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The Crown Prince’s Bath: Part IV

The Stag That Killed The King

It was late summer when news arrived that the King had been fatally wounded. He had been impaled, ironically, not by the enemy’s sword but by a frightened stag that crashed into his tent while running away from a forest fire. The rider arrived in the night, bearing his ashes in a clay jar that was wrapped in his royal robe. Both he and his horse were dusty with soot, having ridden through parts of the forest that the fire had ravaged. 

He presented the King’s ring pommel sword, which was still in its oak scabbard, to the Queen and the Crown Prince. Also among the King’s belongings was the royal seal, which was forged from bronze in the shape of a fire moth. There was no room for doubt. He was gone, and there was more. 

The rider brought a message that the Southerners had employed a pincer strategy in the last battle. In a pincer strategy, an army would draw its enemy out with a false retreat, while slowly increasing its flank until they had them encircled. In this case, the southerners used a forest fire to pin down Samgaju’s army. It was exactly the kind of thing King Jae-sung would have done. A fire was effective in that it spared men. It was his use of exactly such tactics that had earned him the name ‘the fire moth king’. Soldiers easily rallied behind a king who did not let them die needlessly in battle. 

Had he not been killed, he might’ve known how to counter or wriggle out of the pincer. But as it was, a hasty retreat was the only option. The army would likely trek down the Maeng river with the cover of the mangrove forest up to the delta area. They would have to circle the area destroyed by the fire through the beach and around the cliff mounts. From there they would find the mouth of Nang river and trek upstream, a route that would deposit them just outside the city walls.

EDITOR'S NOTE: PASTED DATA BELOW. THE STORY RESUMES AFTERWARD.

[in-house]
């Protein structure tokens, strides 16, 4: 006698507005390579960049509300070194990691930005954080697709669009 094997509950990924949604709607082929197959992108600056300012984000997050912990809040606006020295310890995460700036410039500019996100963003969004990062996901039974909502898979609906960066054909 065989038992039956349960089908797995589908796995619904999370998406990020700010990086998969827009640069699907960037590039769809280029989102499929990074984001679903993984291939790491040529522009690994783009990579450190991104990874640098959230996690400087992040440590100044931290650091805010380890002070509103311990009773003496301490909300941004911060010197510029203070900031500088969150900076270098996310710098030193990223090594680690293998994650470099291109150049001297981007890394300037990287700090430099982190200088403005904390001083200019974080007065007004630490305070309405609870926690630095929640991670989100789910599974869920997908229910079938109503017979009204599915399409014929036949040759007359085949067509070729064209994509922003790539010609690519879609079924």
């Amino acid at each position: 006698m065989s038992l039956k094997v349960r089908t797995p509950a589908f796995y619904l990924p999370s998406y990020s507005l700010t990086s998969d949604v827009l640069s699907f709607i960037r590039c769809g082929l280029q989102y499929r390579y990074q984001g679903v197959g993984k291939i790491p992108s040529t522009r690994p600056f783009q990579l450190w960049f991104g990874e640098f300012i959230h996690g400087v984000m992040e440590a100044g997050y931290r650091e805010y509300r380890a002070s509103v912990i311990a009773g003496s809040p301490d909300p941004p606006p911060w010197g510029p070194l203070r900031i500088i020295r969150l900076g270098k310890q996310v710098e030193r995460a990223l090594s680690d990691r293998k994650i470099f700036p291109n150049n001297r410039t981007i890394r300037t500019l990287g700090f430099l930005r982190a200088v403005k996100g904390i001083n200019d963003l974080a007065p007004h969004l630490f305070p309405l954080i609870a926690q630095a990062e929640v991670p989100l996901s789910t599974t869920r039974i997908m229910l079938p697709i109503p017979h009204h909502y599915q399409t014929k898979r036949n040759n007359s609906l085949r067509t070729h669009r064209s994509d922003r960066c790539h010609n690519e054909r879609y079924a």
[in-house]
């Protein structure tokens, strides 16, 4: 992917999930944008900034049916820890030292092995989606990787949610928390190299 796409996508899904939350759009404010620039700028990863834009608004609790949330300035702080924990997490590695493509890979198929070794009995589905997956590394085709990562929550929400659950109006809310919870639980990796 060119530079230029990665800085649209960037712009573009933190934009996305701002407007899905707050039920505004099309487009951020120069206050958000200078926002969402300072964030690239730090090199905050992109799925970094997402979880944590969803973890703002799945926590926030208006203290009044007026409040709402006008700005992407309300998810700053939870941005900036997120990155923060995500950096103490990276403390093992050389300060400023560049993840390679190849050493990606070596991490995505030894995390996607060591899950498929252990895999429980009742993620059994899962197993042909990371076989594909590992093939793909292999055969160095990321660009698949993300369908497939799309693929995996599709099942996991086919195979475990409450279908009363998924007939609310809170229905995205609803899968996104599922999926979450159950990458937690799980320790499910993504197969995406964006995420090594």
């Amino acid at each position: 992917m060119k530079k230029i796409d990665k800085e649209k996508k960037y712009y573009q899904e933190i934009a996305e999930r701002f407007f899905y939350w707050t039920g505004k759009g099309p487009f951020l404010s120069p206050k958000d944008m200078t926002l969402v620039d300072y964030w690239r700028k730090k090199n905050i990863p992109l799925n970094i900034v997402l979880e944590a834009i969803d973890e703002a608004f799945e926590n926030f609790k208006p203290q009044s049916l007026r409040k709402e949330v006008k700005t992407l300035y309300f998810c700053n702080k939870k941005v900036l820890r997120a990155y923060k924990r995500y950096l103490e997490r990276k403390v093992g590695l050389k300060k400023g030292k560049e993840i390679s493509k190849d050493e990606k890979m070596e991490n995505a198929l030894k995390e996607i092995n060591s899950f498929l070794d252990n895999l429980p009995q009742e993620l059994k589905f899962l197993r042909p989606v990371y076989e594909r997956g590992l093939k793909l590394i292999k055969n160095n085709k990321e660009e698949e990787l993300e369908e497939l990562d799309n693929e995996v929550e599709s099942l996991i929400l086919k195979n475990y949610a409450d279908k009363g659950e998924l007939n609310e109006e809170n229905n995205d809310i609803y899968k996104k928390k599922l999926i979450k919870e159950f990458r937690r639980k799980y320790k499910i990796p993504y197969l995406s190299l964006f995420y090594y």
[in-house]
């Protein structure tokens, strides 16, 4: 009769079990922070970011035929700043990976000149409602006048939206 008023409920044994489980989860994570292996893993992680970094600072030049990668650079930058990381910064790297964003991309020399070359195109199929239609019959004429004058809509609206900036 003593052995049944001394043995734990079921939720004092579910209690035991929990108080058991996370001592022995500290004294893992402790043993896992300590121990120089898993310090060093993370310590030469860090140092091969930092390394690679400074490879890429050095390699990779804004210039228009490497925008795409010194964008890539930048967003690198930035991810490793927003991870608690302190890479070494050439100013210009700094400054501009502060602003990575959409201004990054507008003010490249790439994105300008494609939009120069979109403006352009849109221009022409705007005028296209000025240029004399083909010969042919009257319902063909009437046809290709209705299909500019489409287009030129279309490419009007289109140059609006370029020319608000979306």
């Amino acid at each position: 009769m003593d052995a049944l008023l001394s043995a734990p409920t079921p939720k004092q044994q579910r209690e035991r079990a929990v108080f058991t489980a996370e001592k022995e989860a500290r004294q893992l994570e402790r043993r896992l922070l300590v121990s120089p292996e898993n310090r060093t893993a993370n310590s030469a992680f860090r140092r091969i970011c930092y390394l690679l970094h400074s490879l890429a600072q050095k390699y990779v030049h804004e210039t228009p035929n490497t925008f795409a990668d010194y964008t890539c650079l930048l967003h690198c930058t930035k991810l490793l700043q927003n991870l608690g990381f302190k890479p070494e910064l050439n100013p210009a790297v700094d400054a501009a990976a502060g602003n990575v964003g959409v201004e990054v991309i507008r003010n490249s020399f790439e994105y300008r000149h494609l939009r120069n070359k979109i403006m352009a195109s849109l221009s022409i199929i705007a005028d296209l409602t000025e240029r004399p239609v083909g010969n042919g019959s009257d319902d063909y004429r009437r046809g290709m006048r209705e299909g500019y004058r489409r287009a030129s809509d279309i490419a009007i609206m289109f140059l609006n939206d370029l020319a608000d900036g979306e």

This was a two-journey with a small group of healthy men. With a relatively large army of injured and demoralized men, it would take closer to four days. The alternative route, through the valleys where the amethyst mines were, would take only a day and a half. Regrettably, that was the route that the southerners would be using. Which meant that an attack on the city which held the palace court was imminent. 

The news unsettled everyone. There was a kind of bitter irony to it — a giant felled by his own strategy turned against him. The manner of King Jae-sung’s death felt like a foreboding. If the summer showers had come as they usually did, the forest fire would not have grown. It would have petered out at the first patch of wet leaves and damp earth. It took the absence of water, a spark of fire, wind and dry earth to drive a stag into his side. Everyone said that the elements were against him, that they were against Samgaju’s resistance to the unification effort.

The Southern Nobleman